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  • Writer's pictureAdam Horvath

A Buttered Roll & Coffee -Bite, Sip, Repeat.

I think the hair band Cinderella summed this foodigenous up best with their 80's monster ballad You Don’t Know What You Got (t'ill It's Gone). For decades every corner deli, coffee cart, bodega and quickie mart throughout NYC, North Jersey, Long Island and Fairfield County Ct have been selling Saran or wax paper wrapped, hard buttered rolls to go with a hot cup of coffee. And chances are, if you never left the area, it’s quite possible you would live your entire life assuming this affordable breakfast combo is common everywhere. It Isn't!

I'm not implying "bread and butter" is a unique New York phenomenon, I recognize it's the most common free food in every restaurant in the country. I'm just saying for those of us that grew up anywhere near the shadow of the Empire State Building and were raised watching afternoon Scooby Doo reruns on WPIX, taking a bite of a buttery, chewy kaiser roll with a swig of coffee is as much of our adult morning routines as hitting the snooze button twice.

What's So Great About it?

A bagel with a schmear might be the more iconic NYC breakfast, but a freshly baked kaiser roll slathered with butter paired with a coffee is a way of life. It's quick, easy and doesn't discriminate. You're just as likely to find the same crumbs on a Peter Millar sportscoat lapel as you will on a crossing guard's safety orange vest. And for $3 or less at most places, it's still relatively affordable.

According to the NY Times article "Ode to the Buttered Roll", it was Charles Louis Fleischmann and his brother Max, who introduced commercial yeasted bread to the city in the 1870s. Their Vienna Model Bakery made the first kaiser aka Vienna rolls -known for the rosette like shape on top from how the bread is pinched. The airy and chewy rolls quickly became popular as an inexpensive meal with the German Jewish population and later the influx of Eastern Europeans. It was the brothers' innovation that caused this to become the foodigenous it is today.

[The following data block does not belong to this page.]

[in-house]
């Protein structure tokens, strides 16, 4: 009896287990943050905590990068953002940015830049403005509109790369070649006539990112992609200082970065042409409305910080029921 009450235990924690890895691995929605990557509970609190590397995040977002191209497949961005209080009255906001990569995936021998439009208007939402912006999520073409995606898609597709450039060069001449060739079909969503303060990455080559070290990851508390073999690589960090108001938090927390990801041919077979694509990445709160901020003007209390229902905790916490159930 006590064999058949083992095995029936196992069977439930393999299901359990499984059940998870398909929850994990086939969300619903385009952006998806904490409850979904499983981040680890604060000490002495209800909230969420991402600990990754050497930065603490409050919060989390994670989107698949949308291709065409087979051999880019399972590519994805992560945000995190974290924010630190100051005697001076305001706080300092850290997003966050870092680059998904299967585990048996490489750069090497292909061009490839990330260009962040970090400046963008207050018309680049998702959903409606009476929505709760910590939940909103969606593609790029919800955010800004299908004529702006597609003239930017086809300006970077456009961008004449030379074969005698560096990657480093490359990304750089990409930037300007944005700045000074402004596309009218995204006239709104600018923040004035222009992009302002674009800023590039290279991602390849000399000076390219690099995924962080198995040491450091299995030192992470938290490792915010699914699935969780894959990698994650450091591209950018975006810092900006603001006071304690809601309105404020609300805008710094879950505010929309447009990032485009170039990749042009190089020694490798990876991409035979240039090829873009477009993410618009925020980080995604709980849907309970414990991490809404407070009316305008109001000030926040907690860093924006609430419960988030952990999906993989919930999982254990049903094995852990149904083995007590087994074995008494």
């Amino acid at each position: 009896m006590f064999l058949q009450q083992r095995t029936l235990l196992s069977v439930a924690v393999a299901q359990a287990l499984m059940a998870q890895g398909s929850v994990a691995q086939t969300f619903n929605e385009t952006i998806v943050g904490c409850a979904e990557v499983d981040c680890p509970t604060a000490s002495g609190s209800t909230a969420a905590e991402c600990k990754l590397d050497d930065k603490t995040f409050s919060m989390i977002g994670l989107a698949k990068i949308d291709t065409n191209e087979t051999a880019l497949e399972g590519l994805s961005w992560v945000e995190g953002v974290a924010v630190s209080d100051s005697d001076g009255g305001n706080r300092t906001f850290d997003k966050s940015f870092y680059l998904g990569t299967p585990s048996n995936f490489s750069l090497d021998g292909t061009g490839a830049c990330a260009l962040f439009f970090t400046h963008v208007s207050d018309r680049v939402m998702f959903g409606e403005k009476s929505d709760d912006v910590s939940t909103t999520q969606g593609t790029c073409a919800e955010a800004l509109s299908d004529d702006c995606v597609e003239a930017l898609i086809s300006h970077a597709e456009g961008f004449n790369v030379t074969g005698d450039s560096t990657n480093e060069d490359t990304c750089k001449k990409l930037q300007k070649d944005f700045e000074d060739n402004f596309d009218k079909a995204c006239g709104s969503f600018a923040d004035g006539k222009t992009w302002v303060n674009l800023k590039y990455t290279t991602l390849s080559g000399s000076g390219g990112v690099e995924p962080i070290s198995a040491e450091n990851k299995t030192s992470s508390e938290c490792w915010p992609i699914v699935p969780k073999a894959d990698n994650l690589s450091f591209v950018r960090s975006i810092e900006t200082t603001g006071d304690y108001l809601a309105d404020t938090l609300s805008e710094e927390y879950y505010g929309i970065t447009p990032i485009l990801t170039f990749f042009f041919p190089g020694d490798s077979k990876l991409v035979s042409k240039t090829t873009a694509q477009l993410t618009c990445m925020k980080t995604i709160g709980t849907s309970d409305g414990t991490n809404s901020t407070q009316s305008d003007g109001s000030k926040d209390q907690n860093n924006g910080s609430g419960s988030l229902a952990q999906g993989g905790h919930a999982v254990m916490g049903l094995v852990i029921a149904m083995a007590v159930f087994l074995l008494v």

What to look for?

The Perfect Combo

The Tri-State is blessed with an abundance of quality bread wholesalers like New York Hard Rolls Co & Zaro's in the boroughs and my two personal Jersey favorites, Venice Bakery and Anthony & Sons. That doesn't mean that that there aren't some duds out there. Stay away from anything not wrapped in plastic wrap. If it comes in a pre-sealed bag or worse, aluminum foil, it's probably garbage. Give it the finger touch. Press softly on the top. Your nail should feel the crust and it should have a little give- Think the Pilsbury Dough Boy. Some bakeries make rolls a bit crustier or harder than others, but anything too hard is likely a yesterday leftover. That said, I'm still convinced even "our" worst rolls are better than something you'd find in Des Moines. (Sorry Iowa, I threw a dart)

The real variable is the butter to bread ratio. Too little or too much will make a big difference. Some places like, my local 7-Eleven, add so much whipped butter that I need to squeegee off 70% of the excess like I'm squeezing the last bit of toothpaste from the tube. But the roll is perfect and it's worth the extra effort. I find it better to have too much, than not enough, just saying. You will find places that use a sweet butter, others salted. And be wary, there are a few fugazi marts out there that will trick you with margarine. fukouttahere! Finding the right place is like discovering that perfect barber or hair salon. It might take a little time, but once you find the right one, it becomes forever yours.

If you think I'm overstating the enjoyment of licking your buttery lips before chasing it down with a warm gulp of a coffee regular, go ask someone that you know is a transplant from New Jersey or New York, it's probably not that hard to find one. We tend to stand out. Watch their eyes open wide with nostalgia as they reminisce. And if you are one of those locals that take your coffee and hard roll for granted, recognize how lucky we are!

Pro tip: stick to highly populated stores to ensure freshness and if you do find a stale roll, don't throw it out. Give it a quick dip in the coffee, which will fix that right up!

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1 Comment

Josh Beren
Josh Beren
3 days ago

Wow. I did take this for granite. Thanks for the trip down memory lane.

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